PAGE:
San Jose, Calif. Yes, this is still the YouTube you know and love: The guys from redstateupdate.com want the male Democratic candidates to take off their shirts for an abs contest.
The odds are CNN will not choose that video to air at Monday's first-of-its-kind U.S. presidential debate in which candidates will answer questions submitted by YouTube users on video. But along with the wackiness, YouTube users are showing their serious side for a chance to have a voice in the presidential race. The GOP candidates get their turn in September.
The CNN-YouTube debate is being heralded for turning a new page in presidential politics, beginning to transform staid debates into an endeavor taken in the spirit of YouTube - technology-driven, a little offbeat and with voters at the controls.
More than 1,576 video questions had been submitted as of Thursday evening, representing a cross-section of issues and coming from as far away as Spain, Panama and Chad.
CNN editors, including Monday's debate moderator, CNN host Anderson Cooper, will select as many as four dozen to air in the two-hour broadcast from Charleston, S.C. But the submissions, which must be 30 seconds or less, can be viewed at Youtube.com now.
Some are wacky, some are rants, but most are from people asking real-life questions.
Among them: a question on the crisis in Darfur, filmed from inside refugee camps, and one about health insurance, delivered by a 35-year-old woman with breast cancer.
Then there is the seven-second snippet of a black cat with a caption asking: "How can you protect my food in the future?"
Cat owner Brandon Mendolson, a 24-year-old grad student in New York, said he's concerned for his six cats, including Molly, who appears in the video, after the recent recall of contaminated pet food. He doesn't even plan to watch the debate but hopes that enough people will find it on YouTube and e-mail their representatives about the issue.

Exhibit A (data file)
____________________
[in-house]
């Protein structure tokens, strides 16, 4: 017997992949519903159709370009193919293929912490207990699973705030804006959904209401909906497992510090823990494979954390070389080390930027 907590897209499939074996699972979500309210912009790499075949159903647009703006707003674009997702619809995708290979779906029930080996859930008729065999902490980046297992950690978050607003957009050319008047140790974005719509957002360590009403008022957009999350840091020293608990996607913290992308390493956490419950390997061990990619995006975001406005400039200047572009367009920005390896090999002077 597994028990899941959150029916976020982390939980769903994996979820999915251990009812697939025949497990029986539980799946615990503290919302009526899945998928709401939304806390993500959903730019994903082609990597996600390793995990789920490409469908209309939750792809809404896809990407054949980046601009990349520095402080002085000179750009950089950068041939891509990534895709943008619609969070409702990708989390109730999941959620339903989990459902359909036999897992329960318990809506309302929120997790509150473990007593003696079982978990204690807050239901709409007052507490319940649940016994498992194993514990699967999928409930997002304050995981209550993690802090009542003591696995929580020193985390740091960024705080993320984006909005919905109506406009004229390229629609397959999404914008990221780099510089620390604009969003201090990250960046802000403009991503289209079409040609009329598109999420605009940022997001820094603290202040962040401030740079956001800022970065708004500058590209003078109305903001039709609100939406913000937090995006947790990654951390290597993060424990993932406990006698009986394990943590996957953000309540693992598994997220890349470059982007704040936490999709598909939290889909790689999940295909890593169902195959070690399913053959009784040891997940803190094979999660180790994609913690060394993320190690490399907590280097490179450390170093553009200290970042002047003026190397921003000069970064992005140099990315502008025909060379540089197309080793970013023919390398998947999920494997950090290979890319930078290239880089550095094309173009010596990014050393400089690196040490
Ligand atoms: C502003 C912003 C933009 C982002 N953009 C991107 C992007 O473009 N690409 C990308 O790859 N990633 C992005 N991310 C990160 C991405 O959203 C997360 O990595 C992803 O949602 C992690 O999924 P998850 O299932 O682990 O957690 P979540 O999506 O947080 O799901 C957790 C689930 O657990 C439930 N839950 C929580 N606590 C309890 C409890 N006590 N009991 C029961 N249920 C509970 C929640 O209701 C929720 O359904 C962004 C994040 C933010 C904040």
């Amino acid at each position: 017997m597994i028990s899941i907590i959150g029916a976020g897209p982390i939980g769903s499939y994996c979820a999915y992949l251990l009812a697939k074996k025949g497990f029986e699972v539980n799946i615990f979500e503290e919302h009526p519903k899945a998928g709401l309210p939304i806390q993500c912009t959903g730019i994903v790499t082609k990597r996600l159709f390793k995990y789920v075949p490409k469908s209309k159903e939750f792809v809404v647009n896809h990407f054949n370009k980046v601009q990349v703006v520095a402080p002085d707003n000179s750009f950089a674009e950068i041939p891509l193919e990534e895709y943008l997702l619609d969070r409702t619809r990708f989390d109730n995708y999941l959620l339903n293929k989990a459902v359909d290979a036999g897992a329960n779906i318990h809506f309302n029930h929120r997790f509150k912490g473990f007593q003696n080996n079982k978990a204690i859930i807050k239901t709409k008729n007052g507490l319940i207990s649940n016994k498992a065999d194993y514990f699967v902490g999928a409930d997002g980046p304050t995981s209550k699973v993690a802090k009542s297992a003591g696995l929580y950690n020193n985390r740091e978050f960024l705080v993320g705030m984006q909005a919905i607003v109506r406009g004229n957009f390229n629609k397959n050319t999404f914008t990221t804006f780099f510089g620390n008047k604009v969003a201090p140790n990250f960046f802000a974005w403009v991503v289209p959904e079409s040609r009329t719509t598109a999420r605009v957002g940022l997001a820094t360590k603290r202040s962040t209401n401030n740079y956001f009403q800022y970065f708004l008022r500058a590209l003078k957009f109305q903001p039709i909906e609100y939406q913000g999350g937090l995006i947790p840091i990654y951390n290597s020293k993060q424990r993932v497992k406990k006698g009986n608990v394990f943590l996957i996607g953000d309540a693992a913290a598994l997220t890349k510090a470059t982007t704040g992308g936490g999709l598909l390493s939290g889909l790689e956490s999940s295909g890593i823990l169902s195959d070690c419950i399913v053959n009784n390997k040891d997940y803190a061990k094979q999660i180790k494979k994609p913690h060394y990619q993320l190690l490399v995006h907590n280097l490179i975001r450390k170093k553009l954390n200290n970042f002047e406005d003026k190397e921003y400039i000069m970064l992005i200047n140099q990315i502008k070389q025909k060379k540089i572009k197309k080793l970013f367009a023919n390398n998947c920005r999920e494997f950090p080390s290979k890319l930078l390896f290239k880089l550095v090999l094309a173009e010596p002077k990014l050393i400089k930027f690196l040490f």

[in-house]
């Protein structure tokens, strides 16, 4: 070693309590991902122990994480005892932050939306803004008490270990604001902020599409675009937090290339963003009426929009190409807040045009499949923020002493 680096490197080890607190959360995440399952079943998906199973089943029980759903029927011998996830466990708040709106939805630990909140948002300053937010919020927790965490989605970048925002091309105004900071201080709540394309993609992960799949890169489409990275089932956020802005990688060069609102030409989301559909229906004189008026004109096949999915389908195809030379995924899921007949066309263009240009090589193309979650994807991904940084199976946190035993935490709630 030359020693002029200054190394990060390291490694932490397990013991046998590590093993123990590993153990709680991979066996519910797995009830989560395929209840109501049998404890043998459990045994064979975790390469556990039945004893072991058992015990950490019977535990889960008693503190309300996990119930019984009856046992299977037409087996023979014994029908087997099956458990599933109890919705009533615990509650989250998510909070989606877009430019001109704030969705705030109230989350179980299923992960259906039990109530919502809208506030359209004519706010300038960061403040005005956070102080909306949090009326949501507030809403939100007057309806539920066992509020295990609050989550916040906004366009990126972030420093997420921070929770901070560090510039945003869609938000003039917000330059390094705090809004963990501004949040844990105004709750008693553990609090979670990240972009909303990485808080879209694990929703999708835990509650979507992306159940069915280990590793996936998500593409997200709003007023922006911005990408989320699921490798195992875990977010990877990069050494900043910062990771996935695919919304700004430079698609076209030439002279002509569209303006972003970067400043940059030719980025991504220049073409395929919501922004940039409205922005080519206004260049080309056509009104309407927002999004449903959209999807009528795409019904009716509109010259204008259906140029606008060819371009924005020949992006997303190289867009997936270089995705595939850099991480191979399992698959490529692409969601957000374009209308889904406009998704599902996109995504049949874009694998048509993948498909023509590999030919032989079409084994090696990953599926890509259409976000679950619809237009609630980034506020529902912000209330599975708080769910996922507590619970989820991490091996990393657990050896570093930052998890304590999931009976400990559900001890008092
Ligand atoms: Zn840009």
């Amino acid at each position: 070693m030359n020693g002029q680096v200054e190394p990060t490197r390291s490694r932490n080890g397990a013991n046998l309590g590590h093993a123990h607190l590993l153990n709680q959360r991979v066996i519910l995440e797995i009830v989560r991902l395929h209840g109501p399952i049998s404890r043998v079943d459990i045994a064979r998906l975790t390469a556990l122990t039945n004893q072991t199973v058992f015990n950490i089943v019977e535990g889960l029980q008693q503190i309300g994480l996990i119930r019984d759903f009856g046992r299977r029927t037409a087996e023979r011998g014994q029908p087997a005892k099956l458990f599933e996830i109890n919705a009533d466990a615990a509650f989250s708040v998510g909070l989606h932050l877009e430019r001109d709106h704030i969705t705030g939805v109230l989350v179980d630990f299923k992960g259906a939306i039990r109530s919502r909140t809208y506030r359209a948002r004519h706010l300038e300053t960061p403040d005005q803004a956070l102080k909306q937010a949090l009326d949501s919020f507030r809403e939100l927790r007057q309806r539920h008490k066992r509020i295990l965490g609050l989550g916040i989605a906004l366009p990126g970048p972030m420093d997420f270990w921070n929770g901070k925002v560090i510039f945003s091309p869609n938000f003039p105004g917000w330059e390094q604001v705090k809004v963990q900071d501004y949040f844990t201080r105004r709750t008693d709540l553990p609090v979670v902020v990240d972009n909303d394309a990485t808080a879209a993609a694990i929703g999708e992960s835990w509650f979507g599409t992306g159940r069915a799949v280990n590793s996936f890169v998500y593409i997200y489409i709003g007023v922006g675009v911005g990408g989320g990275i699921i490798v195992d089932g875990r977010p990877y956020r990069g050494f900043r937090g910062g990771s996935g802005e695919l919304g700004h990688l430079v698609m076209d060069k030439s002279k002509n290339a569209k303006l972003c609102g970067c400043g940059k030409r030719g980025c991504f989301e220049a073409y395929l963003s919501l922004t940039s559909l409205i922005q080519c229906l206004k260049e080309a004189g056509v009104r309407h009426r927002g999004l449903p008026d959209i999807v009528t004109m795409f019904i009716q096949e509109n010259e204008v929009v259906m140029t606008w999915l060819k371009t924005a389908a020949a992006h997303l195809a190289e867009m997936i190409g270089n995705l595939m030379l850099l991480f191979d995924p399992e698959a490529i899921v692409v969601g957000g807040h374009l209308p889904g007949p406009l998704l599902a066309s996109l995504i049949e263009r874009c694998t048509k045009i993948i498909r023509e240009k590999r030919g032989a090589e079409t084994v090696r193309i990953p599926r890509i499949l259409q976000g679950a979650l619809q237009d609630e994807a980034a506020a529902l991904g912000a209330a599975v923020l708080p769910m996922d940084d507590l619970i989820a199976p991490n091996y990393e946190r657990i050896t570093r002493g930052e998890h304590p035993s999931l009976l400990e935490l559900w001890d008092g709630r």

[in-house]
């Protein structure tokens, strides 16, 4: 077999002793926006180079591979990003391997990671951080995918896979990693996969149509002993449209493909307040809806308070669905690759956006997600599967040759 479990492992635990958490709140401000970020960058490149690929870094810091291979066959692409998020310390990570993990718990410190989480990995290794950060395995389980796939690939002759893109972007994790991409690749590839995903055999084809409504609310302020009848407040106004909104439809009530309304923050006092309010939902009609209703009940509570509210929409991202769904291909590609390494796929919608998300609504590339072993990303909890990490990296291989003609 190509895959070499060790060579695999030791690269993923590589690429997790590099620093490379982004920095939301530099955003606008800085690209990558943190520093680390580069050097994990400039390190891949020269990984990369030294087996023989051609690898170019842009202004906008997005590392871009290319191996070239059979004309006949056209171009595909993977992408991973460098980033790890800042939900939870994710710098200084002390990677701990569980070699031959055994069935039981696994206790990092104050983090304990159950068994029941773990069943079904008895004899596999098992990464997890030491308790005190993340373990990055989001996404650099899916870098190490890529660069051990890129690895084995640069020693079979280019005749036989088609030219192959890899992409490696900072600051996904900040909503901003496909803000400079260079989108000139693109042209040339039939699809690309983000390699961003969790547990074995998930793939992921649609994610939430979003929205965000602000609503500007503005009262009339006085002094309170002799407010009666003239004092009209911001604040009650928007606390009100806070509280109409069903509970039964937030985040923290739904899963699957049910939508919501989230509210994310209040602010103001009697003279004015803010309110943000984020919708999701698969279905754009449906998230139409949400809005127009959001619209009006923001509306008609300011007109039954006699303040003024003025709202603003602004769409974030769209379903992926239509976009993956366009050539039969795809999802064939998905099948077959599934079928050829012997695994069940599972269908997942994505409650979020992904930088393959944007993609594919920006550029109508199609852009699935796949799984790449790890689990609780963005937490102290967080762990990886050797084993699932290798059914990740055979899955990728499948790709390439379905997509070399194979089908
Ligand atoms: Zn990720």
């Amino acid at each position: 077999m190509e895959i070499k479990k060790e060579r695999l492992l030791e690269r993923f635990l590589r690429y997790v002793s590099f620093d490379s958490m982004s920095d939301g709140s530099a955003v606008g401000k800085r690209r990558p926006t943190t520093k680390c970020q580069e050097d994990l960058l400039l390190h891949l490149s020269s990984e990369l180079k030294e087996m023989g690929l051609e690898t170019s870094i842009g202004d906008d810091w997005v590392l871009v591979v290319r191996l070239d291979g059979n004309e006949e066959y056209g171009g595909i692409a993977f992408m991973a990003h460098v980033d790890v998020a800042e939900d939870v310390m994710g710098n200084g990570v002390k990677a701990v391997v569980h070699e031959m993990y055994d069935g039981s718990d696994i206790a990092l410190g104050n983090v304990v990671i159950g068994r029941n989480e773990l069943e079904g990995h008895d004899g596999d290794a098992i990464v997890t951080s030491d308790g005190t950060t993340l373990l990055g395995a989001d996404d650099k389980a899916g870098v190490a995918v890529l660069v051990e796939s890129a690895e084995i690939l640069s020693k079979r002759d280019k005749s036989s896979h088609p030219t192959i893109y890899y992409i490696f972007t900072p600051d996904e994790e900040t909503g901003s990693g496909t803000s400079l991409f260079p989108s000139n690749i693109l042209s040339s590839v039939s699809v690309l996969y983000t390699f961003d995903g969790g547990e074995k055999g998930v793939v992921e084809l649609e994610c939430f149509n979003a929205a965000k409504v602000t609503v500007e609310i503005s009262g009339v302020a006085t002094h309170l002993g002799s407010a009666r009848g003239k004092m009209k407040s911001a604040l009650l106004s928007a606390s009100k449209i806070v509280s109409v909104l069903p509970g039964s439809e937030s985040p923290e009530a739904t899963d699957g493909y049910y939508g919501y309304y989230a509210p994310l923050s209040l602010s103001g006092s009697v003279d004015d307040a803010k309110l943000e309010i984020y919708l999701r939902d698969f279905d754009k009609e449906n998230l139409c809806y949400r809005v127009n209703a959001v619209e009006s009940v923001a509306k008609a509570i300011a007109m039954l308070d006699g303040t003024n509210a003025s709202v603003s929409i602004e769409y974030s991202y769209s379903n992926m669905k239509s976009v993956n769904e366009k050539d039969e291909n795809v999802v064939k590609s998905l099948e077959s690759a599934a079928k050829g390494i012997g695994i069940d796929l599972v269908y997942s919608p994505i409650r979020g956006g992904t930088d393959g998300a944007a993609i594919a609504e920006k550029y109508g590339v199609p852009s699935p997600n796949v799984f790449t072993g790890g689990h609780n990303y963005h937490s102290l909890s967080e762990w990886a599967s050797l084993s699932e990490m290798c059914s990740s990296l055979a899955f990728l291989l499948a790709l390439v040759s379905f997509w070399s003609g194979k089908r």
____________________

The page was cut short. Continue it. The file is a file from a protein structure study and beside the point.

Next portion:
It's uncertain how many, like Mendolson, will skip the debate, or if more viewers will tune into CNN for the novelty of it all. And many will measure the success of the debate by whether voters glean more about the candidates in this unconventional format.
But many political observers say it's a worthwhile foray to shake up the political dialogue using popular video-sharing technology.
And not surprising for the digital age, there is a debate, mostly fueled in the blogosphere, over the debate itself.
On YouTube, users typically rate videos, giving more exposure to collective favorites. But for this debate, CNN will pare down the hundreds of submissions, not YouTube users, a violation of the spirit of YouTube, some charge.
CNN political director Sam Feist said the network wants the debate "to look and feel different" but still be serious, requiring some judiciousness.
Cognizant of the dangers of the anonymity of the Internet, especially for a reputable news organization, CNN is requiring all submissions aired to include the video makers' names and hometowns.
The debate format "is more democratic than ever," said Steve Grove, YouTube's news and politics editor. "Politicians are hearing the hearts and minds of the American people in new ways."
As submissions trickled in during the past three weeks, submissions have increased voluminously since CNN began heavily advertising the debate last week.
YouTube also has been encouraging users to take their video cameras and film questions in areas, such as nursing homes or community centers, from people who probably are not steeped in YouTube culture, let alone have a computer.
Peter Leyden, whose San Francisco-based New Politics Institute encourages progressive politicians to jump on new-media opportunities, said this first video-based debate "is more symbolic of the potential than actual performance." People will also be watching to see if the candidates provide new insights or plod the same old ground.
"If they give the same answers as they would have to Wolf Blitzer or Brian Williams, it may be less revolutionary than we thought," said CNN's Feist.